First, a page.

Ropewalks of the West End and Beyond

From the mid-17th century to the end of the 19th century, the rope-making industry thrived in Boston. Ropewalks—long, narrow plots with covered walks and sheds that housed rope-making facilities—dotted the landscape of West Boston and supplied rope primarily for seafaring vessels. One of the city’s earliest ropewalks lay less than 100 yards from today’s West End Museum.

“The making of rope for outfitting ships was of utmost importance to the maritime economy of old Boston,” says
Duane Lucia, executive director of the West End Museum. “Because of its undeveloped pasture land, more than half of the town’s ropewalks were located in the West End.”

Ropewalks of the West End highlights the history of these unusual and iconic structures, beginning with the first “ropefield” of John Harrison established in 1642—just 12 years after Boston’s founding—and continuing beyond the onset of the War of 1812 when a West End ropewalk supplied the anchor cable to the U.S.S. Constitution. The exhibit features a 20-foot long scale model of a typical ropewalk as well as graphic panels that highlight the chronological development, construction, operation and topography of the city’s ropewalks. Video presentations and other graphic panels explain the rope-making process, including why it took a structure a quarter-mile long to make a rope about 800 feet long. An interactive exhibit area allows visitors to try their hand at making rope while other areas showcase rope-making tools and artifacts alongside related artwork, photographs and letters. Lucia and Beacon Hill resident Thomas K. Burgess curate the show.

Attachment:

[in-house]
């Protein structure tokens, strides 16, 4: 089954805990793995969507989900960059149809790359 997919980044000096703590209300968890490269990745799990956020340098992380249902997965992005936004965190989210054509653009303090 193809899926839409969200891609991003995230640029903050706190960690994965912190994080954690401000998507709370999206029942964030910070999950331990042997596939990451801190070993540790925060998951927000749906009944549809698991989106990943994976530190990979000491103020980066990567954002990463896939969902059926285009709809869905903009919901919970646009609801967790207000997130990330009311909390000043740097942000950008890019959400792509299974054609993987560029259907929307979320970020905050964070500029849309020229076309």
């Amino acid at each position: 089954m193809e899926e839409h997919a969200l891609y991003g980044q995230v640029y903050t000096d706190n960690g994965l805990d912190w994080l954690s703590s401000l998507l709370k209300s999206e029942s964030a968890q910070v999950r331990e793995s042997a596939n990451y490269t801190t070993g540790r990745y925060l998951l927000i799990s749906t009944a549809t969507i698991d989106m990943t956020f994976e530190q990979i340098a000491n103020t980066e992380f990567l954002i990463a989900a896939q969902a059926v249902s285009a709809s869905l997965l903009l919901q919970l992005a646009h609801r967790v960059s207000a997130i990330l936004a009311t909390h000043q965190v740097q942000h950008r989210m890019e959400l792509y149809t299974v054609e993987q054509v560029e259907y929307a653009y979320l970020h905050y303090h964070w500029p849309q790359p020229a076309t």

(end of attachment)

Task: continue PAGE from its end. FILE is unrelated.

Archival imagery and artifacts are supplied by: The Print Department and Norman P. Leventhal Center at the Boston Public Library, Mystic Seaport Museum, Plymouth Cordage Museum, NPS Charlestown Navy Yard, Massachusetts Historical Society, Bostonian Society, Boston Athenaeum, Fenimore Art Museum of the New York State Historical Society and the University of Virginia Art Museum.

Exhibit and design copyright Duane Lucia & Tom Burgess

Colonial Period

Colonial Era-Page 1

1630-John Winthrop

Colonial Era-Page 2


Colonial Era-Page 3


Colonial Era-Page 4

“Fort Field” Area

Colonial Era-Page 5


Colonial Era-Page 6

1666-John Harrison

Colonial Era-Page 7


Bonner Map of Boston

Bonner’s Map of Boston

Colonial Era-Page 8


Colonial Era-Page 9

1700-Barton’s Ropewalk

Colonial Era-Page 10


1743-William Price Map

William's British Forces sketch

Williams’ Sketch of British Forces

Federal Period

Federal Period-Page1


Federal Period-Page 2

Tarring & Feathering

Federal Period-Page 3

Tarring & Feathering

Federal Period-Osgood Map

1803-Osgood’s Map

Federal Period-Page 4

1794-Pearl St. Fire

Federal Period-Hales Map

1814-Hale’s Map

Federal Period-Page 5


Federal Period-Page 6


Federal Period-Page 7

Direct Tax of 1798

Federal Period-Page 8

S. Russell and Joy St.

Federal Period-Page 9

Cambridge St

Federal Period-Page 10

Tremont and Boylston

Federal Period-Page 11

Boston Common

Federal Period-Page 12


Federal Period-Page 13

1814-Hale’s Map Details

Federal Period-Page 14

1815-Boston Common

Federal Period-Page 15

1819-Charleston Ropewalks

Industrial Period

1831-Boston Hemp

1831-Boston Hemp

1832-McIntyre Map

1832-McIntyre Map

The Charlestown Yard Ropewalk

Charlestown Navy Yard

Page 2

Charlestown Navy Yard



Sewall & Day Cordage

Sewall & Day Cordage

1880-Charlestown Fire

1880-Charlestown Fire

Ground Plans-1890

Ground Plans-1890







Perkin's Map-1895

Perkin’s Map-1895

The Process of making Hemp Rope

Growing and Shipping

Growing and Shipping

Growing and Shipping

Growing and Shipping

Spinning the Yarn

Spinning the Yarn

Tarring The Fibers

Tarring The Fibers

Farming the Strand

Farming the Strand

Making Hemp into Rope

Making Hemp into Rope


Press Release